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I have a mesh with irregular hexaedra and I need a fast way to interpolate values at points inside these cells. I know that trilinear interpolation does not work well for large skews. Barycentric coordinates work for tetrahedrons. Is there any equivalent method for hexaedra, which is really efficient, possibly parallelization-friendly?

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  • $\begingroup$ No. They can be random as well. $\endgroup$ – Ayush Agrawal Sep 17 '17 at 16:25
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    $\begingroup$ I don't know what rectangular prisms are (or 4-sided prisms as in the title). Are you talking about a hexahedron? $\endgroup$ – Wolfgang Bangerth Sep 17 '17 at 22:46
  • $\begingroup$ yes! I couldn't recall the name. $\endgroup$ – Ayush Agrawal Sep 17 '17 at 22:49
  • $\begingroup$ the google books preview of TJ Chung's CFD book looks useful: books.google.com/… $\endgroup$ – sssssssssssss Sep 19 '17 at 1:26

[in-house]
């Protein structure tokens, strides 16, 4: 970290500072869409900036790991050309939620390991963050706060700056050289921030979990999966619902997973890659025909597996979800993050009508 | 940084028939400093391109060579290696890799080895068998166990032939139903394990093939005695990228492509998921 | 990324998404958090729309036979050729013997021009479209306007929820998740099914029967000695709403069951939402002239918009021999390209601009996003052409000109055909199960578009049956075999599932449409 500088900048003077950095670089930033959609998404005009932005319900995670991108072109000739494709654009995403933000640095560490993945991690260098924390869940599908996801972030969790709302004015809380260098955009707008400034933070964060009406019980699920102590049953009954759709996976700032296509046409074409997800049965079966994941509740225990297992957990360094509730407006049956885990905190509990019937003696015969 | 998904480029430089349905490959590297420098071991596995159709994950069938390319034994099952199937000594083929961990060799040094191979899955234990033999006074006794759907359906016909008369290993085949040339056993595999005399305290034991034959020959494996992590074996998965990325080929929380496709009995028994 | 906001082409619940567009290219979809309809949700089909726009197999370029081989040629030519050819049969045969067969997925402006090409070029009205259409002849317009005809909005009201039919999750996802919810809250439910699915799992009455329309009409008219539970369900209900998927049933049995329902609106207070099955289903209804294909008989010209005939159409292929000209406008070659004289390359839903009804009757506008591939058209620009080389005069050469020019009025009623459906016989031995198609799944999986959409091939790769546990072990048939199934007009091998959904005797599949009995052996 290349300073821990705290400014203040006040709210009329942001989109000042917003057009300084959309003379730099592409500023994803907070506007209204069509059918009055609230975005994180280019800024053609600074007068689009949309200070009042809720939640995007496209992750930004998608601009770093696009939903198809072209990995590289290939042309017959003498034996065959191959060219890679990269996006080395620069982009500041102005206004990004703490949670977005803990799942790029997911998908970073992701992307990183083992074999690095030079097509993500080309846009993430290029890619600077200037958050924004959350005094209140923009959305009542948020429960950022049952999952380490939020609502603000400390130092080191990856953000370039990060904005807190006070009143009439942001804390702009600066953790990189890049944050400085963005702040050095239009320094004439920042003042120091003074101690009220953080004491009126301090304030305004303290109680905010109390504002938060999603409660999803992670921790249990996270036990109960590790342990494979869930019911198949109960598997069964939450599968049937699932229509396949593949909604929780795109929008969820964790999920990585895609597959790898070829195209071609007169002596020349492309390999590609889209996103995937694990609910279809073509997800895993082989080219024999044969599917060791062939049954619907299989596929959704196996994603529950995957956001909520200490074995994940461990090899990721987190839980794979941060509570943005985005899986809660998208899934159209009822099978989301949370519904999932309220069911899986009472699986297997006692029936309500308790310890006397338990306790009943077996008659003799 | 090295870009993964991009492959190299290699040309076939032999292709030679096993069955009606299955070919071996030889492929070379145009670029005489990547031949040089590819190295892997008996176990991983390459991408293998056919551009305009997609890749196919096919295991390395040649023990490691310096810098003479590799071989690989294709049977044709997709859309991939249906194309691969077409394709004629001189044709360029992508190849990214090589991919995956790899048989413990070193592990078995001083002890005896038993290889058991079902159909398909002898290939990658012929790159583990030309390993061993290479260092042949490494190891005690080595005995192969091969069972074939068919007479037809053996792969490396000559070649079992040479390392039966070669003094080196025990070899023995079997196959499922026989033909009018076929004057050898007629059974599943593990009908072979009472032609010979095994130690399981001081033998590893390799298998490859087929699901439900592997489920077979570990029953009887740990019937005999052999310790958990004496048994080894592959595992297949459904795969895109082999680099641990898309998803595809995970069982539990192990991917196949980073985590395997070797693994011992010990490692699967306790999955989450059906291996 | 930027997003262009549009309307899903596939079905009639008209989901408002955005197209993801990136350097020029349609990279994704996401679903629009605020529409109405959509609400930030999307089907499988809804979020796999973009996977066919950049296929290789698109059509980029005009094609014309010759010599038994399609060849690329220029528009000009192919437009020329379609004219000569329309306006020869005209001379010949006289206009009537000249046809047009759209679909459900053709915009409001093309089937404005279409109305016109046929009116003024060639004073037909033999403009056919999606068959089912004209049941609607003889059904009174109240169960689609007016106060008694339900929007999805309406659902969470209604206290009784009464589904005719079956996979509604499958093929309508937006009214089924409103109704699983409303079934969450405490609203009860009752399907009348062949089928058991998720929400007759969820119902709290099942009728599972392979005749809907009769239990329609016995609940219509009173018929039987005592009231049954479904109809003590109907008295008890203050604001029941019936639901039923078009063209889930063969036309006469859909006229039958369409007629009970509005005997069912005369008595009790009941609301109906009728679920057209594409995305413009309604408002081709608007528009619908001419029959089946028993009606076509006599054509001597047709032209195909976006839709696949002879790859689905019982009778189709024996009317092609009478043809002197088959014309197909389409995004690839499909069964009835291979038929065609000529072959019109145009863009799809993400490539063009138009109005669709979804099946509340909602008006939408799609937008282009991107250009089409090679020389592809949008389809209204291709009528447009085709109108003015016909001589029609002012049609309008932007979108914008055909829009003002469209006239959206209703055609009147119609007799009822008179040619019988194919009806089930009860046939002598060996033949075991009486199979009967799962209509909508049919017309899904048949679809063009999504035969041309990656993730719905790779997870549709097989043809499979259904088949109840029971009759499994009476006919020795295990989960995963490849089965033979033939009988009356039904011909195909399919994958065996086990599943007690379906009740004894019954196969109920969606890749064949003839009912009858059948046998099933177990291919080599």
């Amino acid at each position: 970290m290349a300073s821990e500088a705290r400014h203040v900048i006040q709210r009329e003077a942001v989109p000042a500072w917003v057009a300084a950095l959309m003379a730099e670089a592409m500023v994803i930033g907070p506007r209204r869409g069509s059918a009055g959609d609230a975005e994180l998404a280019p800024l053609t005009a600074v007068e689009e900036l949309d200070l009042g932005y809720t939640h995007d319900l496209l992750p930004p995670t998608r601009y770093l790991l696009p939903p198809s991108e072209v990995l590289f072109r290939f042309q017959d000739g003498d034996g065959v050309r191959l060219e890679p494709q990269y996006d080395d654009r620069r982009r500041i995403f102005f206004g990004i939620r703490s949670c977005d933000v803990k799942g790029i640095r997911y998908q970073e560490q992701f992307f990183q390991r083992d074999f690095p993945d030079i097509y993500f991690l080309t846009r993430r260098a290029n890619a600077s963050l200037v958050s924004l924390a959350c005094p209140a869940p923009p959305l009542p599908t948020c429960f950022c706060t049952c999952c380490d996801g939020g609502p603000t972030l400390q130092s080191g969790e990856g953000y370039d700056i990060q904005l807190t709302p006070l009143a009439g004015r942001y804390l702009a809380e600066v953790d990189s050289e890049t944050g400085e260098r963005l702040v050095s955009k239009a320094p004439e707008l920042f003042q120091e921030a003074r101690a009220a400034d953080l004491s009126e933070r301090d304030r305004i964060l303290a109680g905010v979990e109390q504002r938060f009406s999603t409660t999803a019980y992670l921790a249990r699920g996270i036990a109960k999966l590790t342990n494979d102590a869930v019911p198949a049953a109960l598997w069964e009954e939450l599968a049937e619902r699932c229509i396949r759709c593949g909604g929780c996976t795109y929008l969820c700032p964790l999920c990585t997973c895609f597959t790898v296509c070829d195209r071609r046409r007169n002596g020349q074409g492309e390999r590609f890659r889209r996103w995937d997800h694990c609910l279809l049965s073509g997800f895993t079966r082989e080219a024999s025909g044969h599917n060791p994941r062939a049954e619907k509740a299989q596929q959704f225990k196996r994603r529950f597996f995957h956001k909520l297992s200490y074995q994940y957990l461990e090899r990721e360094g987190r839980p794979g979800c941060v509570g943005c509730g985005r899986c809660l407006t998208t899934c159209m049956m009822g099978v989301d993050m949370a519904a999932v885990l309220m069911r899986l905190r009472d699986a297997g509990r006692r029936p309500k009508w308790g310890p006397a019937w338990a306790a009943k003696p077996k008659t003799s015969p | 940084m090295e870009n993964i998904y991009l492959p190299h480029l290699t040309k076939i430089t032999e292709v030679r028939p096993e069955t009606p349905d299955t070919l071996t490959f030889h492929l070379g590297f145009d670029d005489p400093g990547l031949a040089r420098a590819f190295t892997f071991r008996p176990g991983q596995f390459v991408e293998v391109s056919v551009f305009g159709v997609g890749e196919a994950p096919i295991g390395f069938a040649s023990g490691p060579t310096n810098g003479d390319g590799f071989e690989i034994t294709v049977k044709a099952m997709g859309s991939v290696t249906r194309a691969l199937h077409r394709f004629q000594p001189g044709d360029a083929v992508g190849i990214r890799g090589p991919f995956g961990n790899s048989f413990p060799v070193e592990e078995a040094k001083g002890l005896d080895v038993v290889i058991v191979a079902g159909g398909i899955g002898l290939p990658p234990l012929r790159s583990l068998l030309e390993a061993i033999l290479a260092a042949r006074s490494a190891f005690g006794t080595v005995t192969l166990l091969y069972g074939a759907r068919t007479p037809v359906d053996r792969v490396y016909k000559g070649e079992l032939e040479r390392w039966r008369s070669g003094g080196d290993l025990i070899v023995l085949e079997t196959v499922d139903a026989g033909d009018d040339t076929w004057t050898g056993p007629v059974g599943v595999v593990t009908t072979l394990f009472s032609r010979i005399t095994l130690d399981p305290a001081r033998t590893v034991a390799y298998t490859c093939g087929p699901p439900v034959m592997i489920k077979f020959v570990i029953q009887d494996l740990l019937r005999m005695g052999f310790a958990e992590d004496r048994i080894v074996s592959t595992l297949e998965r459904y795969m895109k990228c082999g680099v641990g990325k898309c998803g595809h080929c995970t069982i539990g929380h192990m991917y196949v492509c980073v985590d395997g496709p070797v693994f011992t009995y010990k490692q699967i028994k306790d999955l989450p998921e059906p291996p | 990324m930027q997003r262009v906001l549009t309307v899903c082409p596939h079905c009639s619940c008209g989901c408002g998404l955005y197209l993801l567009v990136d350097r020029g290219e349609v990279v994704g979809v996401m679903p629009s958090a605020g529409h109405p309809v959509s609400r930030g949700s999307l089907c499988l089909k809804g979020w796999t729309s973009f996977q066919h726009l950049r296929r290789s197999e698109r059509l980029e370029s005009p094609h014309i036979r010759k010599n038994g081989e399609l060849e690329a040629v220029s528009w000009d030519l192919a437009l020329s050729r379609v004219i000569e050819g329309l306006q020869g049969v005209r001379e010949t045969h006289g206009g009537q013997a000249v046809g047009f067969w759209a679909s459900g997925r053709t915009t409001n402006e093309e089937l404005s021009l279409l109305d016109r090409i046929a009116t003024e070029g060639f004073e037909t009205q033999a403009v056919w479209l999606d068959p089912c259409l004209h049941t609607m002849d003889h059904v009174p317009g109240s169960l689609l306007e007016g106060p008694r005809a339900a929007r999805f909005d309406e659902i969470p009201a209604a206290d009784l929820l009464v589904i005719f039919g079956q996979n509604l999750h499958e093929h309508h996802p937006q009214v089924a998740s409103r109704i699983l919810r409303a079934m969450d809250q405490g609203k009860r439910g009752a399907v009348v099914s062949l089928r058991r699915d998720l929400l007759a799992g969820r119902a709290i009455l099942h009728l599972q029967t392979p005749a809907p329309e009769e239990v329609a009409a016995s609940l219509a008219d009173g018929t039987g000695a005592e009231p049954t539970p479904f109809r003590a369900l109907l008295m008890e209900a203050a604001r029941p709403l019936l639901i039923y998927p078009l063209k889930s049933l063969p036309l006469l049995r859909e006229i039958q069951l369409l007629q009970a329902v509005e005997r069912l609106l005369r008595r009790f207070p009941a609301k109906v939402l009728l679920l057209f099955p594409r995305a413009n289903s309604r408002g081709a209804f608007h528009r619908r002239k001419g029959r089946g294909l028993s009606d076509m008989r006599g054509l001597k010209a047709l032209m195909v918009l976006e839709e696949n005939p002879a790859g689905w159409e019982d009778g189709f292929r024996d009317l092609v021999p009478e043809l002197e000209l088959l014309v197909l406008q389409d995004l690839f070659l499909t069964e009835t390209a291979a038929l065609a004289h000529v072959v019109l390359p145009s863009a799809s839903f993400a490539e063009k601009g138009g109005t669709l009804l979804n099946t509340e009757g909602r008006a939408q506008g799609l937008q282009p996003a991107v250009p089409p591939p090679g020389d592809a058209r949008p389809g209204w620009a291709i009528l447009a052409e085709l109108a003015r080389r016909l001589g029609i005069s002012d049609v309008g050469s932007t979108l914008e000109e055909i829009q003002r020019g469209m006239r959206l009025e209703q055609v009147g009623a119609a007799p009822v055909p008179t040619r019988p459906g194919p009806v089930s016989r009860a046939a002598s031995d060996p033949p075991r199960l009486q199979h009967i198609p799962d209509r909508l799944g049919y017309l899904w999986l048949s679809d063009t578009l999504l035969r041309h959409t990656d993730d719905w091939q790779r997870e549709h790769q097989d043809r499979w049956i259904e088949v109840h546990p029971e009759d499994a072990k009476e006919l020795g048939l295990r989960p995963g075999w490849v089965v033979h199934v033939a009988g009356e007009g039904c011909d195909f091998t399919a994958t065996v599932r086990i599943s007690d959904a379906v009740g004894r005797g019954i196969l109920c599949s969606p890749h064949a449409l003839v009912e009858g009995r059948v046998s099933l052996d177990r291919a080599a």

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A hexahedron with straight edges is the image of the unit cube under a trilinear mapping. So, if you have values on the eight vertices of a hexahedron, and you are asking to interpolate between them to a point $x$ somewhere inside the hexahedron, then the correct approach is as follows:

  • Invert the trilinear mapping to find the corresponding point $\hat x = \Phi^{-1}(x)$ on the reference cell.
  • Use the trilinear shape functions on the reference cell to evaluate at $\hat x$ to obtain the interpolated value of your function based on the values at the vertices.

The second step is easy. The first requires inverting the mapping $\Phi$, which in general requires a nonlinear Newton iteration because it is a nonlinear, polynomial you are inverting.

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